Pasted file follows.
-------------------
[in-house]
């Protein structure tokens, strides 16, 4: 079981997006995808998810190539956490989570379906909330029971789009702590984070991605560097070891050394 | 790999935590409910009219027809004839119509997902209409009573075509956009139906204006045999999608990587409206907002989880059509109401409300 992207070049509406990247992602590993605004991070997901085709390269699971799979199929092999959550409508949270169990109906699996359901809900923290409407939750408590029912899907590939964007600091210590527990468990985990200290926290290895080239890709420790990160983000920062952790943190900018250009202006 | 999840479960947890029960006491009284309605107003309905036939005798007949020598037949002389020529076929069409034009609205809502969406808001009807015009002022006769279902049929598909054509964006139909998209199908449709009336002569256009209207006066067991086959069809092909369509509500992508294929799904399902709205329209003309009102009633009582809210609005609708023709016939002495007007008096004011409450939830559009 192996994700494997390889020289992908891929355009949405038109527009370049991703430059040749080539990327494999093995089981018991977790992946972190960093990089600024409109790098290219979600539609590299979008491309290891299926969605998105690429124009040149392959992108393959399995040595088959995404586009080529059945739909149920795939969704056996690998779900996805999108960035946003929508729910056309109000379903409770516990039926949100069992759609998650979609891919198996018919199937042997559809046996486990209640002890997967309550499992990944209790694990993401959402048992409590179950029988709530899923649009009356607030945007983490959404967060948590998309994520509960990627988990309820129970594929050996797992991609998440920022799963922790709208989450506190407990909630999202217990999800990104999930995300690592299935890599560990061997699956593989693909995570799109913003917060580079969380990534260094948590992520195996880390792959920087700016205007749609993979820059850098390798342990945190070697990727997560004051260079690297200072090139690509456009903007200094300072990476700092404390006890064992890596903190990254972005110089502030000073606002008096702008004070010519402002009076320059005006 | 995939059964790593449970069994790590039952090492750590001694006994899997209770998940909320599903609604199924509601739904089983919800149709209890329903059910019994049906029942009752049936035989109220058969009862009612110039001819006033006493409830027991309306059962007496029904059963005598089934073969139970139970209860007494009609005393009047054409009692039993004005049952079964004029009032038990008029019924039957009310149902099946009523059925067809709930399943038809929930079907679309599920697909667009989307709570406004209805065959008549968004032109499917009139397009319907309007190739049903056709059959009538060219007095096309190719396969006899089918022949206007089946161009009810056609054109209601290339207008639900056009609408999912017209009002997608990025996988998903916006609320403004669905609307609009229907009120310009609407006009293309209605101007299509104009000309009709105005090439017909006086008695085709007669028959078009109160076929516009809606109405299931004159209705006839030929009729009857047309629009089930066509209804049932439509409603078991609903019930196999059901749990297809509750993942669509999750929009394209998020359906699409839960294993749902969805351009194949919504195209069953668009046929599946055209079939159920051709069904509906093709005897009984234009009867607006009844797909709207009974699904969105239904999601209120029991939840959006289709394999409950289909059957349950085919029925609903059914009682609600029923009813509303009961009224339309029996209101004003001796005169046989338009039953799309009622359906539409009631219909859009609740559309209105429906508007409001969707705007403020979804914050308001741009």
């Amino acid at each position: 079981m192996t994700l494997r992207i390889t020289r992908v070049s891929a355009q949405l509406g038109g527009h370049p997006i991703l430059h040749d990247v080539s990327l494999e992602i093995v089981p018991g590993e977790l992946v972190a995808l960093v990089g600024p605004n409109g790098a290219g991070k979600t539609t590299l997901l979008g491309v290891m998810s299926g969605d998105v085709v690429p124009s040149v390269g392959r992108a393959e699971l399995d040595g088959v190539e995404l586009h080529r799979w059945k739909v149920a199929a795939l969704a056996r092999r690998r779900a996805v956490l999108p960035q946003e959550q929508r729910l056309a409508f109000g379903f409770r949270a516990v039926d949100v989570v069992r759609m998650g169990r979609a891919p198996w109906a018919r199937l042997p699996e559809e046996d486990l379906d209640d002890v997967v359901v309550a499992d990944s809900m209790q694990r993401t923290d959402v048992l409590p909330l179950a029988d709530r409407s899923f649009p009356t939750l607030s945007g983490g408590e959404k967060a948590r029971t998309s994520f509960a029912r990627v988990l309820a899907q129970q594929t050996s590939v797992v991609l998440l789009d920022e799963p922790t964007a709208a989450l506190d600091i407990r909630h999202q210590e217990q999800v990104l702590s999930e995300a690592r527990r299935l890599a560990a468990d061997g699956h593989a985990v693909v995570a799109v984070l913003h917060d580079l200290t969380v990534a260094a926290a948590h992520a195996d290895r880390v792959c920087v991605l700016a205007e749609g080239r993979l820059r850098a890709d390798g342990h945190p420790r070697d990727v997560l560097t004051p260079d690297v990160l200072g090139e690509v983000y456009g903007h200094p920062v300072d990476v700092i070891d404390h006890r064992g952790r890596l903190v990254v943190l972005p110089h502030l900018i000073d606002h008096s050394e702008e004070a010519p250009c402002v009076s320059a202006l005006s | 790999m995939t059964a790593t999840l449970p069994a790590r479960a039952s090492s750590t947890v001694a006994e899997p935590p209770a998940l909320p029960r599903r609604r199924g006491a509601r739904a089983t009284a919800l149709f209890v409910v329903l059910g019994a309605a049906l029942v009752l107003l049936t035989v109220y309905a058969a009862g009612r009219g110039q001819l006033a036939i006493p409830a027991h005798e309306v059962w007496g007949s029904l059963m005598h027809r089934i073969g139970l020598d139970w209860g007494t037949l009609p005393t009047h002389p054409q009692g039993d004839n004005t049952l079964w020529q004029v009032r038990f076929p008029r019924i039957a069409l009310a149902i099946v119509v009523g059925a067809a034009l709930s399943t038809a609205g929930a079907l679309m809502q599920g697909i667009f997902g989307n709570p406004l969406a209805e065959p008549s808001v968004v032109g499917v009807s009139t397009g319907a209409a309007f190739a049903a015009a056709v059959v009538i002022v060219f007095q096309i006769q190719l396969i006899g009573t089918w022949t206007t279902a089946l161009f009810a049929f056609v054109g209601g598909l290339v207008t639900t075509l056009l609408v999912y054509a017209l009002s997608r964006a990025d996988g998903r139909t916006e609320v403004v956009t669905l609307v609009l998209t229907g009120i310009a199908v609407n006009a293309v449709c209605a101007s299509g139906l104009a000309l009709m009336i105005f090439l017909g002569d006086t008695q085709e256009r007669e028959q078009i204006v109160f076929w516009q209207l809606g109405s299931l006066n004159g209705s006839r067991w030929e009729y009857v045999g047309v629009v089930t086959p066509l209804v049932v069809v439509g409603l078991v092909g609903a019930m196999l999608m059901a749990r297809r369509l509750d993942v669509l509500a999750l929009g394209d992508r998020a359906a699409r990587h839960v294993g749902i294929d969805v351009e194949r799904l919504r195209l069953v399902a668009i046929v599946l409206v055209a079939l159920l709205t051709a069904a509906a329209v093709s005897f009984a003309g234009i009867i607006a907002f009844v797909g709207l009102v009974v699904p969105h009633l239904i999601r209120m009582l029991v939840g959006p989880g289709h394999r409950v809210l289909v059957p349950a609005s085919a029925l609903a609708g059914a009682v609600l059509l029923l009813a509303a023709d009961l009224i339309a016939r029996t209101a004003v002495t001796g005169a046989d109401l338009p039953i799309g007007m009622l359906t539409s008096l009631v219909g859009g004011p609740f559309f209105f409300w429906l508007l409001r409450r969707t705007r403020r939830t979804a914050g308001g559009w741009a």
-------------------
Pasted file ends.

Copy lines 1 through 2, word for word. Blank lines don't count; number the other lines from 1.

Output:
[in-house]
């Protein structure tokens, strides 16, 4: 079981997006995808998810190539956490989570379906909330029971789009702590984070991605560097070891050394 | 790999935590409910009219027809004839119509997902209409009573075509956009139906204006045999999608990587409206907002989880059509109401409300 992207070049509406990247992602590993605004991070997901085709390269699971799979199929092999959550409508949270169990109906699996359901809900923290409407939750408590029912899907590939964007600091210590527990468990985990200290926290290895080239890709420790990160983000920062952790943190900018250009202006 | 999840479960947890029960006491009284309605107003309905036939005798007949020598037949002389020529076929069409034009609205809502969406808001009807015009002022006769279902049929598909054509964006139909998209199908449709009336002569256009209207006066067991086959069809092909369509509500992508294929799904399902709205329209003309009102009633009582809210609005609708023709016939002495007007008096004011409450939830559009 192996994700494997390889020289992908891929355009949405038109527009370049991703430059040749080539990327494999093995089981018991977790992946972190960093990089600024409109790098290219979600539609590299979008491309290891299926969605998105690429124009040149392959992108393959399995040595088959995404586009080529059945739909149920795939969704056996690998779900996805999108960035946003929508729910056309109000379903409770516990039926949100069992759609998650979609891919198996018919199937042997559809046996486990209640002890997967309550499992990944209790694990993401959402048992409590179950029988709530899923649009009356607030945007983490959404967060948590998309994520509960990627988990309820129970594929050996797992991609998440920022799963922790709208989450506190407990909630999202217990999800990104999930995300690592299935890599560990061997699956593989693909995570799109913003917060580079969380990534260094948590992520195996880390792959920087700016205007749609993979820059850098390798342990945190070697990727997560004051260079690297200072090139690509456009903007200094300072990476700092404390006890064992890596903190990254972005110089502030000073606002008096702008004070010519402002009076320059005006 | 995939059964790593449970069994790590039952090492750590001694006994899997209770998940909320599903609604199924509601739904089983919800149709209890329903059910019994049906029942009752049936035989109220058969009862009612110039001819006033006493409830027991309306059962007496029904059963005598089934073969139970139970209860007494009609005393009047054409009692039993004005049952079964004029009032038990008029019924039957009310149902099946009523059925067809709930399943038809929930079907679309599920697909667009989307709570406004209805065959008549968004032109499917009139397009319907309007190739049903056709059959009538060219007095096309190719396969006899089918022949206007089946161009009810056609054109209601290339207008639900056009609408999912017209009002997608990025996988998903916006609320403004669905609307609009229907009120310009609407006009293309209605101007299509104009000309009709105005090439017909006086008695085709007669028959078009109160076929516009809606109405299931004159209705006839030929009729009857047309629009089930066509209804049932439509409603078991609903019930196999059901749990297809509750993942669509999750929009394209998020359906699409839960294993749902969805351009194949919504195209069953668009046929599946055209079939159920051709069904509906093709005897009984234009009867607006009844797909709207009974699904969105239904999601209120029991939840959006289709394999409950289909059957349950085919029925609903059914009682609600029923009813509303009961009224339309029996209101004003001796005169046989338009039953799309009622359906539409009631219909859009609740559309209105429906508007409001969707705007403020979804914050308001741009």